“Car park” spotting

As previously noted, Americans say “parking garage” for a building and “parking lot” for an on-the-ground parking facility, but the British “car park” is occasionally found here. (Commenters suggested that Grand Theft Auto, whose script apparently uses it, might have been an influence.)

The term popped up just today when I downloaded an app from a New Jersey real estate and parking company, Nexus Properties:

10 thoughts on ““Car park” spotting

    1. That would seem to be the logical answer, as space is limited in such announcements and there seems to be no term in American English that covers all sorts of car parking areas.

  1. It will enable people to be sneaky in future. When people complain about the lack of parks in inner cities, reactionaries can say ‘actually, there are loads* of parks.’ *Do Americans say ‘loads’ ? How about ‘heaps’ ?

      1. If we think of lots, or loads….. or heaps…… or whatever….
        An ancient medical term for a distinct blood disorder has now become a cliché – at least on this side of the pond – I refer to ‘a plethora’, now meaning a surfeit.

        But, if we are straying into the territory of collective nouns for too many car parks, how about this for starters:

        An “ irritation” of car parks, or where AI card-scan payment techniques prevail, ” a denial” of car parks.

        Hwyl Fawr!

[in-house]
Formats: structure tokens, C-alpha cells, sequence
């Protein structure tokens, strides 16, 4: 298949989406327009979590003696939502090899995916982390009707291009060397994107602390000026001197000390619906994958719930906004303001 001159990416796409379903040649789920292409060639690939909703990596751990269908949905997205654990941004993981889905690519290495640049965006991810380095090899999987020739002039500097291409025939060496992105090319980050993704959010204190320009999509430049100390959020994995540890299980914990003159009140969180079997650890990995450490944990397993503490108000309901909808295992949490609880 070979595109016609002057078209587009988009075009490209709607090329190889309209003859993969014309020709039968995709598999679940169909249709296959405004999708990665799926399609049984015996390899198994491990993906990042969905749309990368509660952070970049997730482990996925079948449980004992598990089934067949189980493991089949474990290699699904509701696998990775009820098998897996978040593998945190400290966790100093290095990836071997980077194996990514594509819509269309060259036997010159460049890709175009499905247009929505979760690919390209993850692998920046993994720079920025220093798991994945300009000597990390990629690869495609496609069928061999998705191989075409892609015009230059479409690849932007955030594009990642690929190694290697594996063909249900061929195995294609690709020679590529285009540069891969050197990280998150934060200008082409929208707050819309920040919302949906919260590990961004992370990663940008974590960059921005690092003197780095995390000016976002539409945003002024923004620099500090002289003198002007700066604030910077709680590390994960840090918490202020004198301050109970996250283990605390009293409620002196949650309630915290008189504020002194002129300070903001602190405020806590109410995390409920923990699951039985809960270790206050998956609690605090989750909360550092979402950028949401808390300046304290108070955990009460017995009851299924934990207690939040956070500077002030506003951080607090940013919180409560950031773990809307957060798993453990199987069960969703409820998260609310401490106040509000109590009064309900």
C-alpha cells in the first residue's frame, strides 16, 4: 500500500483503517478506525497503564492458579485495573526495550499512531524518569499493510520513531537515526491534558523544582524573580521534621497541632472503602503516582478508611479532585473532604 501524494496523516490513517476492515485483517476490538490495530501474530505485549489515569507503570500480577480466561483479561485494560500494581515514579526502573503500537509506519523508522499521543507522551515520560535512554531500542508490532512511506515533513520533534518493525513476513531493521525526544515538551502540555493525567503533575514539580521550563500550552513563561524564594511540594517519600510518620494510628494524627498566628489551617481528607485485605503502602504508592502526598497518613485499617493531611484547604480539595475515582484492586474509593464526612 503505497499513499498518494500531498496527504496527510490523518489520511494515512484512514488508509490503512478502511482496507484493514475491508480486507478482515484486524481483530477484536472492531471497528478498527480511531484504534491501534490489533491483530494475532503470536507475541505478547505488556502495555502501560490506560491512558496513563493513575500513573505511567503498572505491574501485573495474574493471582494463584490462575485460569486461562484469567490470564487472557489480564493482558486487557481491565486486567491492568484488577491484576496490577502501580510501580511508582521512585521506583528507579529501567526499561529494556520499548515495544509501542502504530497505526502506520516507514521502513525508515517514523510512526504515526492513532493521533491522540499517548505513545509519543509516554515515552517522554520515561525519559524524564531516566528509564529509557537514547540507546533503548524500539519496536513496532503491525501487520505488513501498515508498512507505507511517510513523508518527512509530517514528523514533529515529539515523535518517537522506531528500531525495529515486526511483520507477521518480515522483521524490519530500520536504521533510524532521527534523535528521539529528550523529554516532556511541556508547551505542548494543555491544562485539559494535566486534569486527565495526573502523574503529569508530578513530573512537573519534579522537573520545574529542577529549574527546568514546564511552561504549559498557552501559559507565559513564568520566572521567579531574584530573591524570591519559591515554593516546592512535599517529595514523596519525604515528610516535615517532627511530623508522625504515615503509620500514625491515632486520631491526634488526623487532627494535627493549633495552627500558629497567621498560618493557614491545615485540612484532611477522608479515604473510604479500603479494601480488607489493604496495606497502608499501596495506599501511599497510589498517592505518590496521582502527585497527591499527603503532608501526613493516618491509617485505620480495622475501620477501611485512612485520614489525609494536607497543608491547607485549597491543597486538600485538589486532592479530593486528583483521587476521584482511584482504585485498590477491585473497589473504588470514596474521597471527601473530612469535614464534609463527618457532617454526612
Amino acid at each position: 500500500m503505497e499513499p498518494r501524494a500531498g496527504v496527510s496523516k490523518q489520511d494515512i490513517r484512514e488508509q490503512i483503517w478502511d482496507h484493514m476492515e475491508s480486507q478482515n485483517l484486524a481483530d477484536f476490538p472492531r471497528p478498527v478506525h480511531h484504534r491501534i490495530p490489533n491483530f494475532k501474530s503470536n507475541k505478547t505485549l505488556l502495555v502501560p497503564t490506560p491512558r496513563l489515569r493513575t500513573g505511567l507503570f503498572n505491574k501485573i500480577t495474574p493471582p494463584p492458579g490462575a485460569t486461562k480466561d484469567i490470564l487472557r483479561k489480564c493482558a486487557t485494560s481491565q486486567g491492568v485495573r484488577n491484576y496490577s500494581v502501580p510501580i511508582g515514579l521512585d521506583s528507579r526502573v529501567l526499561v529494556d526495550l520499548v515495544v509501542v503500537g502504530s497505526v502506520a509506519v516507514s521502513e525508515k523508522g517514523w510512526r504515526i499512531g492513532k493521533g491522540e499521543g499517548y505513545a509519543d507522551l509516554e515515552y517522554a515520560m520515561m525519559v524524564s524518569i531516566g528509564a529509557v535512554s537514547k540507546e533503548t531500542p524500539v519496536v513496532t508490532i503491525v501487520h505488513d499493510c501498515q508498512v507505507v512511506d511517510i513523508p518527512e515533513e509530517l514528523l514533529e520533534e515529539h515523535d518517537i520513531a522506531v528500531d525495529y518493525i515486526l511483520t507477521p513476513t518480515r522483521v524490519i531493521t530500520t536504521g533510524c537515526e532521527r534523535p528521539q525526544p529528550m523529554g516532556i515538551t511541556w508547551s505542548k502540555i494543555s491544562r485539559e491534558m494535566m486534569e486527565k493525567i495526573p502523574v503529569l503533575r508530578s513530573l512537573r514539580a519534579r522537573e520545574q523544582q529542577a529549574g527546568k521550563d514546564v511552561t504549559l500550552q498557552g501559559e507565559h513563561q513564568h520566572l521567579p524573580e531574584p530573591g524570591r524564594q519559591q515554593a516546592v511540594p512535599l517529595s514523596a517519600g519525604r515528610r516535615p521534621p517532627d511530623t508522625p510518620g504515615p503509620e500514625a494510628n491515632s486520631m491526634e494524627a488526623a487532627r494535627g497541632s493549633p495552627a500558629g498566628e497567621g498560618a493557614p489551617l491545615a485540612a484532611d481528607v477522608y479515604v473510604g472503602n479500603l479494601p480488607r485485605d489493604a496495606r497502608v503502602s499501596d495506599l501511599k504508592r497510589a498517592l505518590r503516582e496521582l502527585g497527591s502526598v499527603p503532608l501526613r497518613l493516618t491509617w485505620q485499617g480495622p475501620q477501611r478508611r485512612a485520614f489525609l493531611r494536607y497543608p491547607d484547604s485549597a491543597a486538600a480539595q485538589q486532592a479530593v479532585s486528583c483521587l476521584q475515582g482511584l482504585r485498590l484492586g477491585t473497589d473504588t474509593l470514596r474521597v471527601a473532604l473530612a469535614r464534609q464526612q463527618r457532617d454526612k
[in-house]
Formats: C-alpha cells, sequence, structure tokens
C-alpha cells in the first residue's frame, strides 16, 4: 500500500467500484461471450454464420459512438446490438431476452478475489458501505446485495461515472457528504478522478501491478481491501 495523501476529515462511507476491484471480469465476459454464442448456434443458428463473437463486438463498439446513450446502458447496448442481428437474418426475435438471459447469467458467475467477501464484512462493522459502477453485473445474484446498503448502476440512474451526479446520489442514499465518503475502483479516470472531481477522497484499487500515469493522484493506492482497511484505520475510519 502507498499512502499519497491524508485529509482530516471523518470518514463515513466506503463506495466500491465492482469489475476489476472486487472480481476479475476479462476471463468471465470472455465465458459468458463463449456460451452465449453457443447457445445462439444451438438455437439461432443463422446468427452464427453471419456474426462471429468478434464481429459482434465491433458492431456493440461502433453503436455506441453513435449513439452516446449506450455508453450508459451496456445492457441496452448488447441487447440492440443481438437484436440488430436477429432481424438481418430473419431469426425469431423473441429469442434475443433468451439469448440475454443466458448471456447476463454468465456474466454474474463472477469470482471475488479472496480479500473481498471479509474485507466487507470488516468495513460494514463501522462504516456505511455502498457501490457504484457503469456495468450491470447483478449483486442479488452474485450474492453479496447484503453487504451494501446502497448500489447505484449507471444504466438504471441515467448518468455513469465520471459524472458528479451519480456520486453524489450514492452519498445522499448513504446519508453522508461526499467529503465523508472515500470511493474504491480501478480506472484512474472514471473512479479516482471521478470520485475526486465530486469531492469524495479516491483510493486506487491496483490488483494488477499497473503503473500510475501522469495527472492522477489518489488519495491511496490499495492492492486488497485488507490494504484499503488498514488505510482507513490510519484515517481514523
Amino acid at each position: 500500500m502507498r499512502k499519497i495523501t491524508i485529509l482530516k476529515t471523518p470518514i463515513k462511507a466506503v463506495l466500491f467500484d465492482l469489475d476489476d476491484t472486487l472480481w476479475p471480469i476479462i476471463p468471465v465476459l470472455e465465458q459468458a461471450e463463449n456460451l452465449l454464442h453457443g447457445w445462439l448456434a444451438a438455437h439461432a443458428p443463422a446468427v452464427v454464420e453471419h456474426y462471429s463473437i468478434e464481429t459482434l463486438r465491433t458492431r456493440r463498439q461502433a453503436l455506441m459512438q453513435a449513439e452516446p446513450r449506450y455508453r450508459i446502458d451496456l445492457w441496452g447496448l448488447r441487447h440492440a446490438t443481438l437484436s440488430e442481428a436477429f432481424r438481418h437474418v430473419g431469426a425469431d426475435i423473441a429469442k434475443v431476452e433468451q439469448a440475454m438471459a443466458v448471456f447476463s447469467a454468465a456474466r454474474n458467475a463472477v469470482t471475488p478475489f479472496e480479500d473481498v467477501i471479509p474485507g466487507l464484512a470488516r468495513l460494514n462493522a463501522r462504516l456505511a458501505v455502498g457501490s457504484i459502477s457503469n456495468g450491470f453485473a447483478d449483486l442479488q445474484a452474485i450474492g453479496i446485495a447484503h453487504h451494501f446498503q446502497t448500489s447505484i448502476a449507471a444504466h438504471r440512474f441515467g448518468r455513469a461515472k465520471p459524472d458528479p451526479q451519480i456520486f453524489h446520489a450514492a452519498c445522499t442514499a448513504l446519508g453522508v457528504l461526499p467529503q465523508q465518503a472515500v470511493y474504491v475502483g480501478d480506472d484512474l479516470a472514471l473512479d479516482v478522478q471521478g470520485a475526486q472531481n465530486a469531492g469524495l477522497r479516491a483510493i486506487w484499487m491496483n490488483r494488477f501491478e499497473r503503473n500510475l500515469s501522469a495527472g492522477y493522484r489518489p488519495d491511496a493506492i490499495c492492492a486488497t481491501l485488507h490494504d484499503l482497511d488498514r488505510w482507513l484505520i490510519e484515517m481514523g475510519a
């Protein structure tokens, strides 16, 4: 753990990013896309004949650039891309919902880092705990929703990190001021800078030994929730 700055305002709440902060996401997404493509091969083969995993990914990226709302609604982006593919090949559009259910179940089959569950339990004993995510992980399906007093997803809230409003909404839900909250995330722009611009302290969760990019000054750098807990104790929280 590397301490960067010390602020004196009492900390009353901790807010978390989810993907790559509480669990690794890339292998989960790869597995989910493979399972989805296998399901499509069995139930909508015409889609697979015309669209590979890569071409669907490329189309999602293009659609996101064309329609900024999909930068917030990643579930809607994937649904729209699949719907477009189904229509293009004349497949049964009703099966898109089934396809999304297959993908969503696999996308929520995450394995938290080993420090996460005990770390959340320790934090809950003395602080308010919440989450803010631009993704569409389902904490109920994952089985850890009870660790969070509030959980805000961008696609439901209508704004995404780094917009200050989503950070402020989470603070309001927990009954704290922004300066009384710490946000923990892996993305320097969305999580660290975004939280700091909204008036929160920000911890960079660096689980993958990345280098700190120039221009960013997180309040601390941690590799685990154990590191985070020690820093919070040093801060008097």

2. Despite the creep of US terms in the UK that have increasingly caught on mainly as a result of their adoption in advertising (for example, ‘in-store’ instead of ‘in the shops’), the term ‘lot’, as ascribed to somewhere to park a car, remains off the board here.

    In ordinary conversation, a ‘car park’ can be anywhere that’s designated – other than the side of the road – to leave your wheels.
    Specifically, though an open-space ‘car park’ is precisely that, while one that is indoors over more than one floor is a ‘Multi-Storey’….. car park.

    Here, a ‘garage’ is an enterprise that repairs said car if it goes wrong, and/or sells petrol…….

    Alternatively, it’s a house-extension, somewhere to park your car overnight…. or store stuff until such time as it is converted into a spare bedroom!

    1. My father always parked his car in the garage, even when he had to rent one that was two streets away from the house. I now live in a eight-house cul-de-sac with six lock-up garages and it appears nobody parks their car in the garages; they use it for storage and leave the car on the road. I often see eight cars outside, and I don’t even have a car. I’m told modern cars are too big to fit in garages built in the sixties.

      1. It’s certainly the case that the 2000s Ford Focus (not a particularly large car) that I had up until a couple of years ago would fit into my 1960s garage but only if I folded in the door mirrors first, and then there was sufficient room for the driver’s-side door to open about 1/3 of the way and the passenger-side door not at all. I was glad to be a slim person at that time.

      2. In 1963, we moved to a house that had a built-in garage. At that time, we had a Mk VII Jaguar, not a small car by standards of the time. My father could get that into the garage no problem, and get in and out.

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